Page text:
Chile is one of the major players in the world fishing scene. But during the past fifty years, Chile has had to face issues of over-investment, sharp declines in catch levels, disputes among stakeholders, fleet downsizing, and aquaculture diseases, among others. This report describes the challenging and complex learning process that the Chilean fisheries and aquaculture sector has undergone and the evolution of its policies and management systems. Governance of the industrial, artisanal and aquaculture industries has followed different paths of policy development and current management reflects the particular pressures confronting each segment of the sector. And policy evolution continues, with a range of initiatives underway to meet the current challenges. The Chilean state has been one of the main forces behind these developments, laying the foundation for a strong and robust fisheries and aquaculture sector.Click to Access:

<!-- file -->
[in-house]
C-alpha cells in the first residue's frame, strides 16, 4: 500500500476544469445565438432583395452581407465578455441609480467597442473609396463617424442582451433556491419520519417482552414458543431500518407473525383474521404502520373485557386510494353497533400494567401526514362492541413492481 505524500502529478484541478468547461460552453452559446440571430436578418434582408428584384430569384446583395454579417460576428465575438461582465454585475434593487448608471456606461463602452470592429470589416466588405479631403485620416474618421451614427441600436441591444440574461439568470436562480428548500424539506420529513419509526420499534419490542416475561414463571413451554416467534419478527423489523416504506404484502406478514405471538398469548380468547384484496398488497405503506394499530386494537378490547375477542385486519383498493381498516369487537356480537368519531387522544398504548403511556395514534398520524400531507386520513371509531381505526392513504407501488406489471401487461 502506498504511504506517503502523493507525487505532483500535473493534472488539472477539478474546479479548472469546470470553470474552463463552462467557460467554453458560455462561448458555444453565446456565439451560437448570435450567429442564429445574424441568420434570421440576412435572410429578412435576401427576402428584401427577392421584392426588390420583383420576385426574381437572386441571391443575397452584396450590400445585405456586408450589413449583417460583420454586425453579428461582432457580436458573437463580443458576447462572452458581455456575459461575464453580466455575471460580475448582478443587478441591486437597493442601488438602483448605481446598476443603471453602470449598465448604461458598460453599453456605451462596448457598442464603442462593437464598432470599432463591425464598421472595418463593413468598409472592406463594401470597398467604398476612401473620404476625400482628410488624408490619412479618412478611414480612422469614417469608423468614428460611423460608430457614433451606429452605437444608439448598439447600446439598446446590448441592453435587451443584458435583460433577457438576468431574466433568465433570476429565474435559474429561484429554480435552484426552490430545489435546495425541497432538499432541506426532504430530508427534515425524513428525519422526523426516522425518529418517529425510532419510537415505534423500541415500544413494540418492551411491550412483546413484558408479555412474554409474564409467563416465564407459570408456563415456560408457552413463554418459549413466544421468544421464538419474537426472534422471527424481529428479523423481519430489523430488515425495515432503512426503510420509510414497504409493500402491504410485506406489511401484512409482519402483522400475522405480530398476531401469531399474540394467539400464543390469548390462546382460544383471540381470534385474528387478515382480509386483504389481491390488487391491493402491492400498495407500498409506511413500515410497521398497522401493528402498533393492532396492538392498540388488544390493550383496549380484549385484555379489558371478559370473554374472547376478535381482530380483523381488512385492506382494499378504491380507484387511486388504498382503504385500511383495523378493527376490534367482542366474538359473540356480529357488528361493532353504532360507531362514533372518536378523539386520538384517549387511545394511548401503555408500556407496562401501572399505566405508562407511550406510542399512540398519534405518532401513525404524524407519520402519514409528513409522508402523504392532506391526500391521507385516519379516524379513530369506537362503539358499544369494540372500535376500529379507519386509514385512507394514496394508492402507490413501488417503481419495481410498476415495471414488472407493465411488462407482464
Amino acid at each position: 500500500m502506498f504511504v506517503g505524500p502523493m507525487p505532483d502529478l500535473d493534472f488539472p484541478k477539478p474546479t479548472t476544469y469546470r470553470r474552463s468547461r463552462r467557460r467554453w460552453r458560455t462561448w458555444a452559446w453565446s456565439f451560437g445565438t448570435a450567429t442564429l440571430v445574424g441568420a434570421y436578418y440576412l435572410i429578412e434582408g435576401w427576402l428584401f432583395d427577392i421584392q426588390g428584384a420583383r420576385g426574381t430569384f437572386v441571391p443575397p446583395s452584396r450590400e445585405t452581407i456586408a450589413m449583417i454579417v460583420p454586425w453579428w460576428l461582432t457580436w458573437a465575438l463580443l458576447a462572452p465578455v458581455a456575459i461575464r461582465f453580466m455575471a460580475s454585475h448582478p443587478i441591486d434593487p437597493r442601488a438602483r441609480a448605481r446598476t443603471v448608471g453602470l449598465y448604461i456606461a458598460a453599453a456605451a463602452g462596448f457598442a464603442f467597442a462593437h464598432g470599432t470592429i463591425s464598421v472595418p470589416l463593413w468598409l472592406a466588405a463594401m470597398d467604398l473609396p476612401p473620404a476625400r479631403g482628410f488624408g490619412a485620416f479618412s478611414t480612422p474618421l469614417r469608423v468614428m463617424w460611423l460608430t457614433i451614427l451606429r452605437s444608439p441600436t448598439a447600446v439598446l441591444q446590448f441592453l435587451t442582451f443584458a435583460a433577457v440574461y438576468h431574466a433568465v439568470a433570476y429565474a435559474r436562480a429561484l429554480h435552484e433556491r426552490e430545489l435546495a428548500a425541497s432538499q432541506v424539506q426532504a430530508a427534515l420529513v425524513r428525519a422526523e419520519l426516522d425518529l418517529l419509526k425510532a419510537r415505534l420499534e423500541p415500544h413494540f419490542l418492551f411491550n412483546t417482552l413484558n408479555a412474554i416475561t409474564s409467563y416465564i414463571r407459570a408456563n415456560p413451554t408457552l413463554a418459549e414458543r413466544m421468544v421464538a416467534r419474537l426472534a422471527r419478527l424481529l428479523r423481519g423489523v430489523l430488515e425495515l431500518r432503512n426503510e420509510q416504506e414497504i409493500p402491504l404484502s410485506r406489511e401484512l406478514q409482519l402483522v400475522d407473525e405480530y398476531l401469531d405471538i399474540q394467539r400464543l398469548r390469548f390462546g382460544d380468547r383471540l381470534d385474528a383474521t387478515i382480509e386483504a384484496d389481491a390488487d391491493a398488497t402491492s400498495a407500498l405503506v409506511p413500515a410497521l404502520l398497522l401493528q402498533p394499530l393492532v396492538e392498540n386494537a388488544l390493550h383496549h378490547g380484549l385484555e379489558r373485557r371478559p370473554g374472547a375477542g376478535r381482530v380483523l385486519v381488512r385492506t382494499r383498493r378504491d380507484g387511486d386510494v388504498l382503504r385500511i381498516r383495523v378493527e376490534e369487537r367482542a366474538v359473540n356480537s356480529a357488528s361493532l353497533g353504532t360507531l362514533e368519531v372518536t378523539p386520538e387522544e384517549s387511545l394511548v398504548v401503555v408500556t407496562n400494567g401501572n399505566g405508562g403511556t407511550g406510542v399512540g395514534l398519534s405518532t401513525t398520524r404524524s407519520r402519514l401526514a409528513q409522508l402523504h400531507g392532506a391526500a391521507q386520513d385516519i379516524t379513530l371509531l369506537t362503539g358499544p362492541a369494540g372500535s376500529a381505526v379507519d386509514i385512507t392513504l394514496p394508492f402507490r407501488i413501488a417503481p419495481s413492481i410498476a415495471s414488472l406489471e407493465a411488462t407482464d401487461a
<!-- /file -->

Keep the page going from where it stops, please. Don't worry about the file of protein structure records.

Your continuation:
- 19 Nov 2009
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Chile has experienced significant changes in its fishing and aquaculture activities over the past fifty years and has become a major world player; In 2006, Chile was ranked fifth in terms of production from capture fisheries behind China, Peru, the US, and Indonesia. It is the seventh largest producer of aquaculture products behind China, India, Vietnam, Thailand, Indonesia and Bangladesh. Chile is also a major player in terms of world trade, being the seventh largest exporter behind China, Norway, Thailand, the US, Denmark and Canada.
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